Can you register a death online?
No, all death registrations must take place in person at the local registry. Most registrar’s offices in the UK now offer online appointment booking service.
Can you register a death without a birth certificate?
Registering a death in the UK generally requires the presentation of certain legal documents, including a valid birth certificate of the deceased person. The birth certificate is necessary to confirm the identity of the deceased and establish their personal details.
However, if the birth certificate is not available, there are alternative documents that can be used to register a death. These documents may include:
- Certificate of stillbirth: If the deceased was stillborn, a certificate of stillbirth can be used as an alternative to a birth certificate.
- Marriage or civil partnership certificate: If the deceased person was married or in a civil partnership, their marriage or civil partnership certificate can be used as evidence of their identity and personal details.
- Adoption certificate: If the deceased person was adopted, an adoption certificate can be used as a substitute for a birth certificate.
- Decree of divorce or annulment: If the deceased person was divorced or their marriage was annulled, the decree of divorce or annulment can be used to provide evidence of their identity.
- Foreign birth certificate: In some cases, a foreign birth certificate may be accepted if it provides sufficient evidence of the deceased person’s identity and personal details. However, it is advisable to contact the local register office to confirm if a foreign birth certificate is acceptable.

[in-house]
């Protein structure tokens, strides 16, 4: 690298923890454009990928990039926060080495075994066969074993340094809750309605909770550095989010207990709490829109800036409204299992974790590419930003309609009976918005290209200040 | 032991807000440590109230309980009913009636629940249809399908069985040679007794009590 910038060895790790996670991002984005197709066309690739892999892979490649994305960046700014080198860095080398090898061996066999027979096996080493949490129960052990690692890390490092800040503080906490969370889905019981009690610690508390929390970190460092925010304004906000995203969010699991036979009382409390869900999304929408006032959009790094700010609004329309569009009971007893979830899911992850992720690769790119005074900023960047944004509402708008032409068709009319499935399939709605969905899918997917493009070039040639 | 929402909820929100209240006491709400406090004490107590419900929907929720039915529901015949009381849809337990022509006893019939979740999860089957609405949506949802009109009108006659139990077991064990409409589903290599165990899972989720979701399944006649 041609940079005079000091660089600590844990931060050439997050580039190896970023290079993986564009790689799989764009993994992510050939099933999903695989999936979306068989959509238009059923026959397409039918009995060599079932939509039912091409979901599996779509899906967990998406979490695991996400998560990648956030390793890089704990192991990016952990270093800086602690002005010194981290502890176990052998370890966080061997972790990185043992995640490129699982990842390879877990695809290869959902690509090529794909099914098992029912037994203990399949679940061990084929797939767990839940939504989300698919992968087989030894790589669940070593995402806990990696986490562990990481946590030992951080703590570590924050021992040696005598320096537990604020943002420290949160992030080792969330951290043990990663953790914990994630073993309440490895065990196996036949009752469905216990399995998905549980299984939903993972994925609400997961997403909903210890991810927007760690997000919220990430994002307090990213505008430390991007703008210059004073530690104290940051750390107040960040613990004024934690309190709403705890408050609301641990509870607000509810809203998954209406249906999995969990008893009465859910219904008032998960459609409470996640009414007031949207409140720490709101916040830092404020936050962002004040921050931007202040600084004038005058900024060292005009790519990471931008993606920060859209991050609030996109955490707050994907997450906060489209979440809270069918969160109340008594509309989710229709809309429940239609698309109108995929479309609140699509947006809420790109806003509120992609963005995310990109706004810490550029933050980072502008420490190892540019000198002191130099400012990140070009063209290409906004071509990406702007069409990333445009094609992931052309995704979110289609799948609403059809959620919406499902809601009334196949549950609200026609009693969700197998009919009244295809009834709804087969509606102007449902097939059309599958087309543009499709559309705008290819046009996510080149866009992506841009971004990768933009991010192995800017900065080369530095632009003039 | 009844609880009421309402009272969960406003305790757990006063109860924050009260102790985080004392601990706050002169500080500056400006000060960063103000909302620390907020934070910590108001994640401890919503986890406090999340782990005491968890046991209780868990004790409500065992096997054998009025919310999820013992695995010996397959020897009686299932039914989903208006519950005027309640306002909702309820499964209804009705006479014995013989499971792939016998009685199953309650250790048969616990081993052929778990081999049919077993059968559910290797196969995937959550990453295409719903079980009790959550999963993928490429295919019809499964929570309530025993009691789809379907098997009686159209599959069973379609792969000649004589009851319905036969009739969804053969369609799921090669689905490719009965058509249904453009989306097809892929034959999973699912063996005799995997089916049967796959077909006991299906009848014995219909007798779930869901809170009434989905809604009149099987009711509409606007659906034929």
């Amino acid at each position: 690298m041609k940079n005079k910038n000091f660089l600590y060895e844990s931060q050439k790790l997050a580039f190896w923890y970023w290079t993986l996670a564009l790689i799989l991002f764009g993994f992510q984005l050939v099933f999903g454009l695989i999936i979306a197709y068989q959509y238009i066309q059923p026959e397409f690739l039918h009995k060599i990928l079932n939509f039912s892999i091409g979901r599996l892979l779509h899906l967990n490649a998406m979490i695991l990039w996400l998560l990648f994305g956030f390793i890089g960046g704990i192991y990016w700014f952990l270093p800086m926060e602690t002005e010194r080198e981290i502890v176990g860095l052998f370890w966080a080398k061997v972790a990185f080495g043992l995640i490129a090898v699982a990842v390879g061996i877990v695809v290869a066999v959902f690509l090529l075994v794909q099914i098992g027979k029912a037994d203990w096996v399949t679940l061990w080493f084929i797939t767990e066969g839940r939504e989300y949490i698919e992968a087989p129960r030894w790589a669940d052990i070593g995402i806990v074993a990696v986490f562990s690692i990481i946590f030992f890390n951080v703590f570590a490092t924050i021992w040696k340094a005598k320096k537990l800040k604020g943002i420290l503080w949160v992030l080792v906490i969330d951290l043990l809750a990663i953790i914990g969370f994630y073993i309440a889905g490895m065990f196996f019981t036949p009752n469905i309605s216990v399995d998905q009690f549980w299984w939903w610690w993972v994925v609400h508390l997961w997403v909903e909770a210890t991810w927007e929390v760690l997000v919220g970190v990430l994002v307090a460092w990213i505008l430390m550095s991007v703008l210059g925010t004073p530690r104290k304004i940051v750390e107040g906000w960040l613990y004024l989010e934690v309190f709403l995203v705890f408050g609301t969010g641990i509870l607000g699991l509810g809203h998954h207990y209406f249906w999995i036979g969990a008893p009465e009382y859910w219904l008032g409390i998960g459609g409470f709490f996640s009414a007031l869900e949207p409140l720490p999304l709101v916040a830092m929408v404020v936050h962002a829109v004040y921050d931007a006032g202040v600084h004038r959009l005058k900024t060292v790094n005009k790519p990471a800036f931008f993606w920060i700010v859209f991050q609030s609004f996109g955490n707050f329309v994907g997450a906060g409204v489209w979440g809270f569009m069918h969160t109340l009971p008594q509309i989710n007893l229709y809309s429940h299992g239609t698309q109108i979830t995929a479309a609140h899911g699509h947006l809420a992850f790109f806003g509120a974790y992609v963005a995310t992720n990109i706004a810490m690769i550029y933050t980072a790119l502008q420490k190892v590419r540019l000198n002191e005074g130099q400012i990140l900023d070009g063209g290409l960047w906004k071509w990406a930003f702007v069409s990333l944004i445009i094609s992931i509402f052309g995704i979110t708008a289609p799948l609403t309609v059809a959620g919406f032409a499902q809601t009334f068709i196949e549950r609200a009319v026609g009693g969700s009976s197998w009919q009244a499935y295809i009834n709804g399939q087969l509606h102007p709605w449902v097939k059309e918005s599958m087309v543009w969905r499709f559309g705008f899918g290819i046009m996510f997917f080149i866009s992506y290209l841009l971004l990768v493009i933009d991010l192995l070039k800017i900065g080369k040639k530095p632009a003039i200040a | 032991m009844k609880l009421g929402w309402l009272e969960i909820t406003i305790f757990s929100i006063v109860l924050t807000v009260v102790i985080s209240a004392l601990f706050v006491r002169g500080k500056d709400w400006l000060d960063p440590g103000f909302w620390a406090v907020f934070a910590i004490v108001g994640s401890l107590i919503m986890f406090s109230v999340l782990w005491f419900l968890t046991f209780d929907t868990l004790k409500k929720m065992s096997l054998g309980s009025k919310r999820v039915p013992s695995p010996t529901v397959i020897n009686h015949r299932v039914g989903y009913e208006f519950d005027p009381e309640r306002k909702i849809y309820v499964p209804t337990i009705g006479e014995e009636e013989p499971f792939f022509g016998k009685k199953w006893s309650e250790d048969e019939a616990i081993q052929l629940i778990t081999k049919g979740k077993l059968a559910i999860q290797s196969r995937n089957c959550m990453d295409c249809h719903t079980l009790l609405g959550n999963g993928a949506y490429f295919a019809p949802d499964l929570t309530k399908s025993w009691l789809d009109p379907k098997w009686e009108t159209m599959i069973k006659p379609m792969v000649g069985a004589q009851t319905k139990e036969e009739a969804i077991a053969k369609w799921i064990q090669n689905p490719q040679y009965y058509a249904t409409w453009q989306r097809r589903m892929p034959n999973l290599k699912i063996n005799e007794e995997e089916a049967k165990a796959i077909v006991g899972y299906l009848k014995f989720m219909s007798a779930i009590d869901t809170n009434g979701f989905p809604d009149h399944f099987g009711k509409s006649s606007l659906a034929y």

What is the penalty for not registering a death?
Failure to register a death within the specified time limits is a criminal offence under the Births and Deaths Registration Act 1953. An individual who intentionally fails to inform, or refuses to provide information to a registrar about a death can be fined. The penalty for not registering a death can vary depending on the circumstances and the jurisdiction within the UK.
It should be noted that the normal five day time limit for registering a death can be extended in exceptional circumstances when there is a coroner’s investigation or inquest.
Can you book a funeral before registering the death?
No, it is not possible to book a funeral before registering the death in the UK. In the UK, the registration of a death is a legal requirement before a funeral can take place.
The registrar will issue two forms. The Death Certificate and a Certificate for Burial or Cremation also referred to as the green certificate or form. It gives permission for the body to be buried or for an application for cremation to be made.